Screening for prostate cancer remains controversial. General practitioners (GPs) play an important role in assisting men to make an informed decision on prostate cancer screening. The aim of this study was to determine the knowledge and practice of prostate cancer screening among private GPs in Malaysia.
A cross-sectional study.
Private general practices in Selangor, Malaysia.
311 randomly selected full-time private GPs were recruited between September 2013 and January 2014.
Questionnaires were distributed to the GPs via postal mail and clinic visits. The main outcomes were: knowledge of prostate cancer risk factors and screening tests; GPs' prostate cancer screening practices; and factors influencing GPs' decision to screen for prostate cancer. Associations between covariates and propensity to screen for prostate cancer were determined using logistic regression.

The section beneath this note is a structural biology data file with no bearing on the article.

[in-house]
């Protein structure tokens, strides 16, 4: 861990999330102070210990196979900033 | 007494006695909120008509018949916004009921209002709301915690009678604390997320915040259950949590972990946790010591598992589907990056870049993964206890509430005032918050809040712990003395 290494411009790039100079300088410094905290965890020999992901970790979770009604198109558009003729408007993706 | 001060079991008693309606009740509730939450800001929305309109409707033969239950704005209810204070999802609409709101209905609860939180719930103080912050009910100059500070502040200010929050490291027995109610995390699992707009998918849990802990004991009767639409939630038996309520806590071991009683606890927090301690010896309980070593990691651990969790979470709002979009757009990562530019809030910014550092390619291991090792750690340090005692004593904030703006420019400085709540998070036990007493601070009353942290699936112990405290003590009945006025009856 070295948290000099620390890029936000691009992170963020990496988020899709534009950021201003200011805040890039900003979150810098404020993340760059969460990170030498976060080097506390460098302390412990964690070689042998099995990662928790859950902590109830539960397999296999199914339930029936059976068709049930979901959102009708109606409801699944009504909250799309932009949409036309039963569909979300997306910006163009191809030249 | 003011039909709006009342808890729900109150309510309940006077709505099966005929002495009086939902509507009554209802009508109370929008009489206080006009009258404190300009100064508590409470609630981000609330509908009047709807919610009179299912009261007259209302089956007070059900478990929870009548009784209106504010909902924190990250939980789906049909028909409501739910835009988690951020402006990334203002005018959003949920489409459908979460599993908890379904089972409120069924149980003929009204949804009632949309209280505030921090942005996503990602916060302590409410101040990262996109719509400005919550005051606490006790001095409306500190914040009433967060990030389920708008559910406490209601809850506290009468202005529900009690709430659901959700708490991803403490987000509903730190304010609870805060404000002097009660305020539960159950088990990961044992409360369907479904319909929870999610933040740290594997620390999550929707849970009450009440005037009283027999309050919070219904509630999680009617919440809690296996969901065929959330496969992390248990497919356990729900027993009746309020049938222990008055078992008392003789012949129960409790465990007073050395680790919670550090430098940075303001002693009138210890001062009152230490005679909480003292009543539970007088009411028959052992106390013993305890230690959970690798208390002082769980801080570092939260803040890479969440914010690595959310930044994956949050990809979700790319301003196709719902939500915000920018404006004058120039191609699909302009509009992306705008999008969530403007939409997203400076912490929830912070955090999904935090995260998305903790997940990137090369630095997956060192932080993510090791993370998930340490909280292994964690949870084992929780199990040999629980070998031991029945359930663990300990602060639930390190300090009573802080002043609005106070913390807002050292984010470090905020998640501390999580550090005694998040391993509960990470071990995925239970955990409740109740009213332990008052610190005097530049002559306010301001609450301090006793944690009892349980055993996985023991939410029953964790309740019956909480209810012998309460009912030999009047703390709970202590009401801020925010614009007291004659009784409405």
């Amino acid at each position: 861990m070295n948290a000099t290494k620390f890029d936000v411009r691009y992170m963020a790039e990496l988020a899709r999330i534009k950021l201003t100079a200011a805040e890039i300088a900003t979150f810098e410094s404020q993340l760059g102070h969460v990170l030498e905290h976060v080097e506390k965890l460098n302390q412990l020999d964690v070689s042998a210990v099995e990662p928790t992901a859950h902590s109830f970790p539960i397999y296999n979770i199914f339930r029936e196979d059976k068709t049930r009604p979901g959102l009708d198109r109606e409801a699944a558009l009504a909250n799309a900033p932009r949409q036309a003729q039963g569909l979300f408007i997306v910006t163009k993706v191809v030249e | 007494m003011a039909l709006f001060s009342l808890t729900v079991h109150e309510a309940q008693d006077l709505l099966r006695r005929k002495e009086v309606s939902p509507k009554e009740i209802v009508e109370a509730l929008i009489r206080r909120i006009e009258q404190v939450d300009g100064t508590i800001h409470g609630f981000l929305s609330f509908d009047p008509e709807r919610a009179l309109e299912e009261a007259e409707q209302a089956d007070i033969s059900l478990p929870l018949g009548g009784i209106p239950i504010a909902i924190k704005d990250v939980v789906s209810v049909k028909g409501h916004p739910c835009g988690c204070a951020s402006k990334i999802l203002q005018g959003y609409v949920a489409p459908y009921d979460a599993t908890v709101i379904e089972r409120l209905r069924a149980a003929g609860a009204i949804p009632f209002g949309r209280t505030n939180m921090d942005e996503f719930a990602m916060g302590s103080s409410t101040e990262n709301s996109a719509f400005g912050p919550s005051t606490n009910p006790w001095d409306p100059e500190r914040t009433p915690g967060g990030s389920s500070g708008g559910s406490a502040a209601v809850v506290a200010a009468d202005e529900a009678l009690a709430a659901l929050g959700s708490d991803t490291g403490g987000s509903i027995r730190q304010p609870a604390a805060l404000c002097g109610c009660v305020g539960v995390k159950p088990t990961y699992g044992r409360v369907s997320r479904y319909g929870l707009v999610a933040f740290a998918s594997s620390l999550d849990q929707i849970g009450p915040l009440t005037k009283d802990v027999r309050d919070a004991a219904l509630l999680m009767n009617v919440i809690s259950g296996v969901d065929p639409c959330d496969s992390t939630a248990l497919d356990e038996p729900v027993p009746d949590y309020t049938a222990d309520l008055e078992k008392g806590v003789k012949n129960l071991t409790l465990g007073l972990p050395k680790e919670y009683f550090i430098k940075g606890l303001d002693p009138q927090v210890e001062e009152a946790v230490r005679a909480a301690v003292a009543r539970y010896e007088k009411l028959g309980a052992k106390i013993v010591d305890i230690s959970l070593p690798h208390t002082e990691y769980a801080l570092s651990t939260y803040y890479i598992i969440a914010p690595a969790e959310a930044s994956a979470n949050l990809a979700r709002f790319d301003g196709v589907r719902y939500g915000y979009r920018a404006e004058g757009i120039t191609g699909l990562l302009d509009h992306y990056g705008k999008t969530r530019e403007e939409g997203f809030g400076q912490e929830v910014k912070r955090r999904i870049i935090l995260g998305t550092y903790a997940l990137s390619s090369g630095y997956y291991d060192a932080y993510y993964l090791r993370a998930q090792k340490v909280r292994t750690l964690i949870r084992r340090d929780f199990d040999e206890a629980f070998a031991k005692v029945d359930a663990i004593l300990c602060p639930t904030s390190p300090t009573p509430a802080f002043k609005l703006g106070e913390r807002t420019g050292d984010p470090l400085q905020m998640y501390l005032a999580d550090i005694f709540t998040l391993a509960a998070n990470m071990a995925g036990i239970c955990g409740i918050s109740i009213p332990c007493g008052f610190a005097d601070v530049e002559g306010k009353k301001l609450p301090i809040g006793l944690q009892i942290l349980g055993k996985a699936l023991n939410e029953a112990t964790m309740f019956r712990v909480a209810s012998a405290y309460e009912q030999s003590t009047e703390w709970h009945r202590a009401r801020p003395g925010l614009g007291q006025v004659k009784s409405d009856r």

The response rate was 65%. The proportion of GPs who overestimated the positive predictive values of prostrate-specific antigen (PSA), digital rectal examination (DRE) and a combination of PSA and DRE was 63%, 57% and 64%, respectively. About 49.5% of the respondents would routinely screen asymptomatic men for prostate cancer; of them, 94.9% would use PSA to screen. Male GPs who would consider having a PSA test performed on themselves were six times more likely to screen asymptomatic men than GPs who would not have the test (OR=6.88, 95% CI 1.40 to 33.73), after adjusting for age and duration of practice.
GPs overestimated the accuracy of PSA in prostate cancer screening. Their intention to screen for prostate cancer themselves predicted their propensity to screen their patients for prostate cancer. This finding highlights the potential of using a new approach to change GPs' screening practices via addressing GPs' own screening behaviour.
BMJ open. 2016 Sep 29*** epublish ***
Abdul Malik Tun Firzara, Chirk Jenn Ng
Faculty of Medicine, Department of Primary Care Medicine, University of Malaya, Kuala Lumpur, Malaysia.